In a preferred embodiment, side frame members contain water (or a mixture of water and ethylene glycol if freezing temperatures are likely) and operate as passive solar collectors. During daylight hours, sunlight strikes the side members, is converted to heat energy, and is stored within the liquid heat storage medium. The stored heat energy is transferred to the garden bed soil at night and during cloudy periods to help insure that the desired soil warmth is maintained. The frame can be manufactured in a variety of suitable dimensions, and an alternate embodiment includes an electric immersion heater for further warming the heat storage medium.
It is an object of the present invention to provide a frame for a garden bed wherein frame members include a heat storage medium.
Another object of the present invention is to provide a frame for a garden bed wherein frame members are passive solar collectors and store solar heat energy in a heat storage medium. Yet another object of the present invention is to provide a frame for a garden bed which is easily assembled and disassembled.
A further object of the present invention is to provide a frame for a garden bed wherein heat energy collected by passive solar collectors is supplemented by an electric immersion heater.
FIG. 1 is a perspective view of a preferred embodiment of the frame.
FIG. 2 is a cross-section taken along line 2--2 of FIG. 1.
FIG. 3 is a side view of an alternate embodiment of the frame.
FIG. 4 is a side view of an alternate embodiment of the frame.
FIG. 5 is an end view of the frame of FIG. 3.
FIG. 6 is a side view of an electric immersion heater.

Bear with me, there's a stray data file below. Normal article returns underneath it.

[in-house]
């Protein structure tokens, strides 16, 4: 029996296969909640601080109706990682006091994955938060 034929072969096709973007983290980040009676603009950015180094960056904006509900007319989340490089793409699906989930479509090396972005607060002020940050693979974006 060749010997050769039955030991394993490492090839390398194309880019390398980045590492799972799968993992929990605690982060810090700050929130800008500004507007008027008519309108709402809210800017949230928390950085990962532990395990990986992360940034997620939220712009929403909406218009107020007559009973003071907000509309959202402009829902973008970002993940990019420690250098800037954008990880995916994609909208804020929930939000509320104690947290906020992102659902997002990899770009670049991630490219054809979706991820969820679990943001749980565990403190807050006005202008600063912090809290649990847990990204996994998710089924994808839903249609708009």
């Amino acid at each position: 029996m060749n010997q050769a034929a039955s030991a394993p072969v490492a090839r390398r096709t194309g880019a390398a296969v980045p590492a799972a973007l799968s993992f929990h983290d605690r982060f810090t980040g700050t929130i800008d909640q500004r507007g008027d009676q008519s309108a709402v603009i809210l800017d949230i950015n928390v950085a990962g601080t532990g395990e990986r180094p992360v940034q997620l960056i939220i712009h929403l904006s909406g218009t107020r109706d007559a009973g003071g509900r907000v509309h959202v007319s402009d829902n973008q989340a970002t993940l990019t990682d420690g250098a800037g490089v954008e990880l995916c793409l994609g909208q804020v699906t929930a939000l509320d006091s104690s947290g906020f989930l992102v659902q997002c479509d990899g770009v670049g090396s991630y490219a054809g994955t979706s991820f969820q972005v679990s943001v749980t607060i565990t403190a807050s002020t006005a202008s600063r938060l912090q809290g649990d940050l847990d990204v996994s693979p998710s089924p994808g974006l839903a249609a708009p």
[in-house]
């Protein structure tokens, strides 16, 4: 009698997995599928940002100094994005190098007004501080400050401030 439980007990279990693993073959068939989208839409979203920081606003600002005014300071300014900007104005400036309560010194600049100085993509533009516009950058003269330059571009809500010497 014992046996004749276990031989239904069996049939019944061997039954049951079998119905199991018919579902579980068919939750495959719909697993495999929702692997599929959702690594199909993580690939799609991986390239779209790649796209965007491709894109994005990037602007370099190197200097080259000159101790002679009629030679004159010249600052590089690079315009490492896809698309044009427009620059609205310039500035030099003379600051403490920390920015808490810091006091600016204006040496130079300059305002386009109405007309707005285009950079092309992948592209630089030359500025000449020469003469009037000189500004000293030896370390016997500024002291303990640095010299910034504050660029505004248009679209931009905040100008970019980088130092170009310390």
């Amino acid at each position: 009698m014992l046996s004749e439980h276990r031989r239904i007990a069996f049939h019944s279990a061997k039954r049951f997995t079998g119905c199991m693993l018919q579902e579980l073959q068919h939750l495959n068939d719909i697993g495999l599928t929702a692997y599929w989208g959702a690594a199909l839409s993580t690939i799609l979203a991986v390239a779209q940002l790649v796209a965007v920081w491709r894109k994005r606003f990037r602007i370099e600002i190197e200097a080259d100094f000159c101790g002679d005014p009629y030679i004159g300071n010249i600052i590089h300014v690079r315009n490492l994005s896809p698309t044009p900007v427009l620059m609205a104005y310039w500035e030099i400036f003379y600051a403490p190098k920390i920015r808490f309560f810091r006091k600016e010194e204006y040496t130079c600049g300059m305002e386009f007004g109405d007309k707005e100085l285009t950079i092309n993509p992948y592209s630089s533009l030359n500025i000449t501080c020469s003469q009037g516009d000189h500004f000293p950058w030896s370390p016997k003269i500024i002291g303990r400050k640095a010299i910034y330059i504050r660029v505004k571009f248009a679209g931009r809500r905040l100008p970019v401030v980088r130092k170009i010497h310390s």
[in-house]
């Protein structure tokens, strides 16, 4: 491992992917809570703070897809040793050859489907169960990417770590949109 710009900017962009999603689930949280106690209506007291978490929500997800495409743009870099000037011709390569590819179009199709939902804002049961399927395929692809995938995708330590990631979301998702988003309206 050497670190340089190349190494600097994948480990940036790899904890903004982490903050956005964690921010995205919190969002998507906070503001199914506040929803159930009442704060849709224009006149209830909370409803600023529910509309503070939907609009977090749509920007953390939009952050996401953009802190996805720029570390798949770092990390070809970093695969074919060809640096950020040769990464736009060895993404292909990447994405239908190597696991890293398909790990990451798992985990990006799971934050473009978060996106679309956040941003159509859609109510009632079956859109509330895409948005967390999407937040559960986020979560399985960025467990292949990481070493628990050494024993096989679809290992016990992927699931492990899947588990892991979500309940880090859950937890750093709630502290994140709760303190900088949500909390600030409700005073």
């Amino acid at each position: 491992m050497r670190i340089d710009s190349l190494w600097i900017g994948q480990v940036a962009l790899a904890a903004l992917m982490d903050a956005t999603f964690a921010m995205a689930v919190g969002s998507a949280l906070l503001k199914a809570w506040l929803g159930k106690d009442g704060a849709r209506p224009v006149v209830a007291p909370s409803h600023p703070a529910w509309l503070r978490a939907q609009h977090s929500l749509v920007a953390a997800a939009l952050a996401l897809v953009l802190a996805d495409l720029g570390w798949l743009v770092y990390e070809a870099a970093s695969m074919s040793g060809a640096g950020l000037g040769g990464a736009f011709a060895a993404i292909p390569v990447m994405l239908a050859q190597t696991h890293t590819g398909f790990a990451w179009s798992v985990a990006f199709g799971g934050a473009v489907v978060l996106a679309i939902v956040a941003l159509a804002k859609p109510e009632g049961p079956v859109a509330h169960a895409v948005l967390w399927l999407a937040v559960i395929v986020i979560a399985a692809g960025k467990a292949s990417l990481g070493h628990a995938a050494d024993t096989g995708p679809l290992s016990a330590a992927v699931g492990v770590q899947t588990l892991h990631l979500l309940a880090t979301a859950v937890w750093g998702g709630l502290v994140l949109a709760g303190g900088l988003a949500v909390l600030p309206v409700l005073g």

Referring now to FIG. 1, the present frame for a garden bed is illustrated and designated generally by reference numeral 5. Frame 5 is constructed of two side members 10, a front member 15 and a rear member 20. The front and rear members 15, 20 include shoulder portions 25 adapted to engage and retain ends of the side members 10 to form a rigid rectangular frame.
In this preferred embodiment, side members 10 are hollow and act as solar energy collectors. The interior portion of each side member forms a water tight chamber 27 (FIG. 2) for containing a heat storage medium. The chambers 27 of side members 10 are filled and drained via ports 30 drilled in the tops of the side members. Plugs 35 seal the heat retaining medium within the side members. The front and rear members 15, 20 may be similar to the side members 10, or, as illustrated in FIG. 1, may simply be of solid construction.
As seen in FIG. 1, a plurality of brackets 40 are disposed along the outer longitudinal walls of the side members 10. Each bracket 40 includes two sockets for mounting a variety of support structures to the frame 5. The wide socket 45 is dimensioned to receive a one inch diameter pole 70 and the narrow socket 50 is dimensioned to receive a thinner (one-quarter inch diameter) wire hoop. The hoop and pole supports are useful for supporting shade netting for shading delicate plants and transparent plastic sheeting for creating a greenhouse environment over the bed. When growing vine-like plants, such as cucumbers, melons, beans, squash and peas, a trellis constructed of rigid poles and nylon or wire netting is installed in the brackets to permit these plants to climb upwards along the netting. This saves garden space, makes harvesting easier and reduces disease.
As seen in FIG. 2, the present invention is especially useful for framing a raised garden bed. The frame members rest on level ground 55. The frame 5 encloses the soil 60 of the raised bed so that the soil 60 is in intimate contact with side members 10. Many gardeners prefer to cover their garden beds with a layer of black plastic to aid weed control. If the soil is covered with plastic before the frame is in place, the frame members effectively anchor the plastic to the ground.
To install the present invention in a garden, the garden soil is first tilled, plowed and harrowed, or dug and raked level. The frame members are set in place and the shoulder portions 25 are pressed over the ends of the side members 10. Additional soil 60 is then placed within the frame and raked level. Alternatively, the frame 5 may be assembled over a previously plowed raised bed. The chambers 27 of side members 10 are filled with a heat storage medium, preferably water, by removing all plugs 35 and pouring the water into the chambers through one of the ports 30 in each side member. Air which is displaced by the water exits the other port 30 in each side member. The plugs 35 are replaced after the chambers 27 are filled to capacity.